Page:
Is performing material in album running order a reaction to the download-dominated music scene, reimagining the concept of listening to a suite of songs as you would have done thirty or forty years ago, sitting with the album sleeve in your hands and getting up to turn over the LP on the platter? Cynics might suggest that the band are resting on their laurels and deserve their ‘dinosaur’ tag; certainly Yes are appealing to their original fan-base but with the reappraisal of progressive rock that has set it in a favourable new light and seen the iPod generation sign up to the progressive sounds of the 70s, it works for both the band and the fans and it certainly works for me. Bring on the Tales from Topographic Oceans tour!

Oh, the Celt Experience Galaxy Equinox was a pretty good beer, too.






By ProgBlog, Jul 5 2015 07:31PM

Chris Squire died last weekend aged 67, a couple of weeks after announcing that he was being treated for Acute Erythroid Leukaemia. A true giant of the bass and the last original member of Yes, the only one to have appeared on all the studio albums, he leaves an astounding sonic legacy and will be sorely missed; it was nice to read Jon Anderson’s tribute considering the way Anderson had been moved out of the group following his hospitalisation with acute respiratory failure in 2008 but he had some generous words for his co-founder of one of the most long-lasting and best-loved progressive rock acts: “I feel blessed to have created some wonderful, adventurous, music with him. We travelled a road less travelled and I'm so thankful that he climbed the musical mountains with me. Throughout everything, he was still my brother, and I'm so glad we were able to reconnect recently. I saw him in my meditation last night, and he was radiant. My heart goes out to his family and loved ones.”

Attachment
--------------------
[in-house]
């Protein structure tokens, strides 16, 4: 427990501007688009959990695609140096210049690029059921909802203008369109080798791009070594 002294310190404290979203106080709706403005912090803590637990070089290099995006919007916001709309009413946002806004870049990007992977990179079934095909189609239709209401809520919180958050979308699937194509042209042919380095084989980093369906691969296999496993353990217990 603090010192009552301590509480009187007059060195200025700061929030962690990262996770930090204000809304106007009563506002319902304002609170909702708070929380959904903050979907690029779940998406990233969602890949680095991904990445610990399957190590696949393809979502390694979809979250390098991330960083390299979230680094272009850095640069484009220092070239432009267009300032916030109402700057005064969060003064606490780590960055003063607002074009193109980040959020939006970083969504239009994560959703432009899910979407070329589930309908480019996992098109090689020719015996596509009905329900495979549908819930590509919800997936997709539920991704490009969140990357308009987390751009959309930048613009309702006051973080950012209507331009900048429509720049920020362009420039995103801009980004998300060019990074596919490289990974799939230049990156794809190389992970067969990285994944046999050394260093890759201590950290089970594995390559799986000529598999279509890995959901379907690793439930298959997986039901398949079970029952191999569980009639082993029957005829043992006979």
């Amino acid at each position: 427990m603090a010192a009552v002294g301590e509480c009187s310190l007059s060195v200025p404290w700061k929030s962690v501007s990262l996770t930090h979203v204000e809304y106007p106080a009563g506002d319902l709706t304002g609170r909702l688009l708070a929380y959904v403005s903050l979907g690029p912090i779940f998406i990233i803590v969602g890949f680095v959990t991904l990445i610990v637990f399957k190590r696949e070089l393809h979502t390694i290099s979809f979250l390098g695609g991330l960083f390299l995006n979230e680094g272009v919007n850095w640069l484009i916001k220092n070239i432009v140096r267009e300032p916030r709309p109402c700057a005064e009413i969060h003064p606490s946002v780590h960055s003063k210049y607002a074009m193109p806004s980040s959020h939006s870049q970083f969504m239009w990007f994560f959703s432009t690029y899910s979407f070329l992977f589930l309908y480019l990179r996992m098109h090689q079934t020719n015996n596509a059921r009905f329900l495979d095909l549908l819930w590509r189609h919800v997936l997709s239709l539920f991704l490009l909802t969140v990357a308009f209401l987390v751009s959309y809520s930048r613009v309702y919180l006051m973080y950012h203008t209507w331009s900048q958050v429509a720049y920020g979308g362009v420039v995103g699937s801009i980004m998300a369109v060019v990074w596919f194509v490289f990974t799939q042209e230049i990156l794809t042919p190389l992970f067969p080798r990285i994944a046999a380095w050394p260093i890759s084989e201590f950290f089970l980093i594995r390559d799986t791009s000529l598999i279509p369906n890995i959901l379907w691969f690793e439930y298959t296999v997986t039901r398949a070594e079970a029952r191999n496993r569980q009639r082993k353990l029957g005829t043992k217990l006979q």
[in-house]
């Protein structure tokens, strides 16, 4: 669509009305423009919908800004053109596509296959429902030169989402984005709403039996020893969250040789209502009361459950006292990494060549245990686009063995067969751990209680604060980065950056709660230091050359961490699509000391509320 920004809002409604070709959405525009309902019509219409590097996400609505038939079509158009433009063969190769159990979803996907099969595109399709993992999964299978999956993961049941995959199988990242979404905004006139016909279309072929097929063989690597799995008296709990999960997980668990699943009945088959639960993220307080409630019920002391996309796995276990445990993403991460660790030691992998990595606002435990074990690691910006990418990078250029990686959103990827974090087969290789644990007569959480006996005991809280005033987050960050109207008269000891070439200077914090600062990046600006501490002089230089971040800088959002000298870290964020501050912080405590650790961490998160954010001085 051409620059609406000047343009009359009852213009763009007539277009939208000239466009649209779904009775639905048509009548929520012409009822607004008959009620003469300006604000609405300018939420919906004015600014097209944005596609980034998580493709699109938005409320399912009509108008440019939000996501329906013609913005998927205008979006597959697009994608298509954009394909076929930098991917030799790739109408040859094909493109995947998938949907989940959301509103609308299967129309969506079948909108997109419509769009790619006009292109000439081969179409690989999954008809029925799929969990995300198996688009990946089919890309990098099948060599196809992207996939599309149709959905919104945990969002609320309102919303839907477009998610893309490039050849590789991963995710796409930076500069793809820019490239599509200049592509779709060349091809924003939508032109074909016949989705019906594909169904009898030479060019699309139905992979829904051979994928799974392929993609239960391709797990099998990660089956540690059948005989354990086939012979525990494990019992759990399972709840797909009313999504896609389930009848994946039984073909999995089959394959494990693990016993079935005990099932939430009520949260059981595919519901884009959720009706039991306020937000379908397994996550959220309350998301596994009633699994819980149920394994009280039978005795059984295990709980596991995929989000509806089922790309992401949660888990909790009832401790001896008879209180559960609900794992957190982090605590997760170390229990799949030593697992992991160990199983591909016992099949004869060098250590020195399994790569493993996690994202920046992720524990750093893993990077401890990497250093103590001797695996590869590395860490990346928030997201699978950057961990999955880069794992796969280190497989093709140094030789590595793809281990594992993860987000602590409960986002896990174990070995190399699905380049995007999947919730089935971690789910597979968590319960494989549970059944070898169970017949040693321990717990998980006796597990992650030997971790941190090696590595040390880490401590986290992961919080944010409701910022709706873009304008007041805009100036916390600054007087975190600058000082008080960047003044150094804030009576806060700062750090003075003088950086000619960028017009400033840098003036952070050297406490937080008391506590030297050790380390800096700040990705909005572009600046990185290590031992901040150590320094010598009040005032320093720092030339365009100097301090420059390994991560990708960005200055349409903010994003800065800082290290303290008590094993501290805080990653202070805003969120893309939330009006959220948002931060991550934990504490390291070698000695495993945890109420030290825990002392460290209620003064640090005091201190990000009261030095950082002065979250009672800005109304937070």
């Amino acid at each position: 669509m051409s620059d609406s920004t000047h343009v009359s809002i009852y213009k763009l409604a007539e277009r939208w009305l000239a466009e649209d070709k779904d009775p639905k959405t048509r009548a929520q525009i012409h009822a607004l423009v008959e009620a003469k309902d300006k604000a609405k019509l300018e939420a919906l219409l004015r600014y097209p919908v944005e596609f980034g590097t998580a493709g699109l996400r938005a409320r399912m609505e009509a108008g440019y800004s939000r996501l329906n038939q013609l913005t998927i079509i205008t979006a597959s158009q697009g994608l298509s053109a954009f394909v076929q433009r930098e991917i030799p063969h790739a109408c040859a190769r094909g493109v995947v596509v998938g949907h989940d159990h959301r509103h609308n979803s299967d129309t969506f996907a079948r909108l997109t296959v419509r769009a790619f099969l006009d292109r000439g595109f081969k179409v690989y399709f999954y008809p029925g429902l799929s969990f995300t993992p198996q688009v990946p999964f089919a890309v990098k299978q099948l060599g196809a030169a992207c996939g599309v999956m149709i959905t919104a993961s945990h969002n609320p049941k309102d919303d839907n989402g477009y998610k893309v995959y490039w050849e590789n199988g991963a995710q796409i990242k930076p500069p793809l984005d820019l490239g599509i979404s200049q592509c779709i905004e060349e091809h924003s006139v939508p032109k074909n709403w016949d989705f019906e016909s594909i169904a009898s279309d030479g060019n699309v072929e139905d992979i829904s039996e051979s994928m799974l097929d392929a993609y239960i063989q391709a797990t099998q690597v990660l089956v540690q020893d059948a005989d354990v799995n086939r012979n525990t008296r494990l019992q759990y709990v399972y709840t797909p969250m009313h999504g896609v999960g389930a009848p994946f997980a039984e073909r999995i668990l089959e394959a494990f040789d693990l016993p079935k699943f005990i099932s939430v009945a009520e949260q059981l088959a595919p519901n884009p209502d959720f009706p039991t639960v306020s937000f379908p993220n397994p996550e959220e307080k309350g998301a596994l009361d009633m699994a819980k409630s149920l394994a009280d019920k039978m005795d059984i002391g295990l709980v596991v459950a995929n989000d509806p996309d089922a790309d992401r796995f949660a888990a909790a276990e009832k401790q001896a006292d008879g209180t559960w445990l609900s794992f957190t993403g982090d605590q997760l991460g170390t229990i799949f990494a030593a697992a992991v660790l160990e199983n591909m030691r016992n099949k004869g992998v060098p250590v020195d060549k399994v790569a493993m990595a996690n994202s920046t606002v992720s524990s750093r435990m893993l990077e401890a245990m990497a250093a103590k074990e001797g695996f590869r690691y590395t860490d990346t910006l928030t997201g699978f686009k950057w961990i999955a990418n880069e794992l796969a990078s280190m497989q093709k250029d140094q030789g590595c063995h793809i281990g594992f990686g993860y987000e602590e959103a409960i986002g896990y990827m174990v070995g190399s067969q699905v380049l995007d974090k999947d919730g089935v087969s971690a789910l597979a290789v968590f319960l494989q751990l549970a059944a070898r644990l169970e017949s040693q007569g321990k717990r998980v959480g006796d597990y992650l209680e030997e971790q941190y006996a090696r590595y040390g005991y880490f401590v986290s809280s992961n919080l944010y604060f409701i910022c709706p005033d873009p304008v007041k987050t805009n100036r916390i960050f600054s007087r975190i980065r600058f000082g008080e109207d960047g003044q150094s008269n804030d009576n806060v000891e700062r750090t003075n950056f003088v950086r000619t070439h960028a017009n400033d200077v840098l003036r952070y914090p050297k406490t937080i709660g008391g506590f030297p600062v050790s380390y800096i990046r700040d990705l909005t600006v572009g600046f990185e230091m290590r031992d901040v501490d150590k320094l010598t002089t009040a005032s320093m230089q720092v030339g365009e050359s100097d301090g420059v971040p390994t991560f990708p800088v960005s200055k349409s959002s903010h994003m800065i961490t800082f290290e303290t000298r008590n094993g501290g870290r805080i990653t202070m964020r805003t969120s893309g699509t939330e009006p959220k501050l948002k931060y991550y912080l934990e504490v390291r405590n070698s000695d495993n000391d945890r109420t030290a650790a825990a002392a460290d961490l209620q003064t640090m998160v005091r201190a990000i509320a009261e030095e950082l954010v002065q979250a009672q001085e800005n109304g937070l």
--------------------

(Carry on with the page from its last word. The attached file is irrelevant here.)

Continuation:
It didn’t take me long to work out he had a distinctive style and was by far the best bassist of all the bands I started off listening to. As someone who used to pick up musical instrument catalogues and check out guitar manufacturers and models it was a bit of a novelty to see him play a Rickenbacker 4001 when most of his contemporaries owned Fenders or occasionally a Gibson. The trebly sound and the harmonic and contrapuntal lines were something of a trademark that even in 1972 I recognised was one of the defining features of Yes but I’m now going to suggest something that might be unpopular with some readers: I believe Squire’s influence was diminished after the arrival of Steve Howe. The Yes Album was the beginning of the Yes breakthrough with all the material written by the members including four long compositions but the one track on the record that I think best represents Squire’s writing, I’ve Seen All Good People, is in my opinion the weakest track, with a structure that conforms more to normal rock. Roundabout from the next album Fragile is almost an exercise in setting out the template for Yes music that followed and was written by Anderson and Howe despite the inclusion of two other extended-form pieces on the record, the heavy South Side of the Sky and the sublime Heart of the Sunrise, both of which were co-written by Squire. It’s the presence of Rick Wakeman that enables Yes to realise their full potential and though he isn’t given many writing credits, his ability to turn the ideas of the main composers into reality coupled with his embrace of keyboard technology and the potential to integrate their sounds into the band’s written material, launched the band to the forefront of symphonic prog.

Jumping forward a couple of years to the hiatus of 1975, Squire recorded the brilliant solo album Fish out of Water that I think has a feel closer to The Yes Album than any of the three studio albums which appeared between these two. It could be argued that there’s a sonic link between Fish out of Water and Going for the One because of the inclusion of Parallels in the latter which, if I remember correctly, is based on material left over from the former. Certainly Parallels has a strong analogy with Hold Out Your Hand but it has been put through the Yes-machine and includes some clear, soaring guitar from Steve Howe; Fish out of Water is quite notable for its absence of guitar (you can pick out some 12 string electric from time to time) and absence of complex keyboard parts. It’s almost as though Squire has gone back to basics, the pipe organ from Barry Rose hints at Squire’s church music background and the Hammond, played by Patrick Moraz, is reminiscent of the uncluttered Yes featuring Tony Kaye. The orchestration, possibly in lieu of multiple keyboard parts, is highly effective, especially the section at the beginning of Silently Falling where the wind instruments conjure images of leaves spiralling from trees in an autumn breeze. This, along with the pianos, was provided by old friend Andrew Pryce Jackman.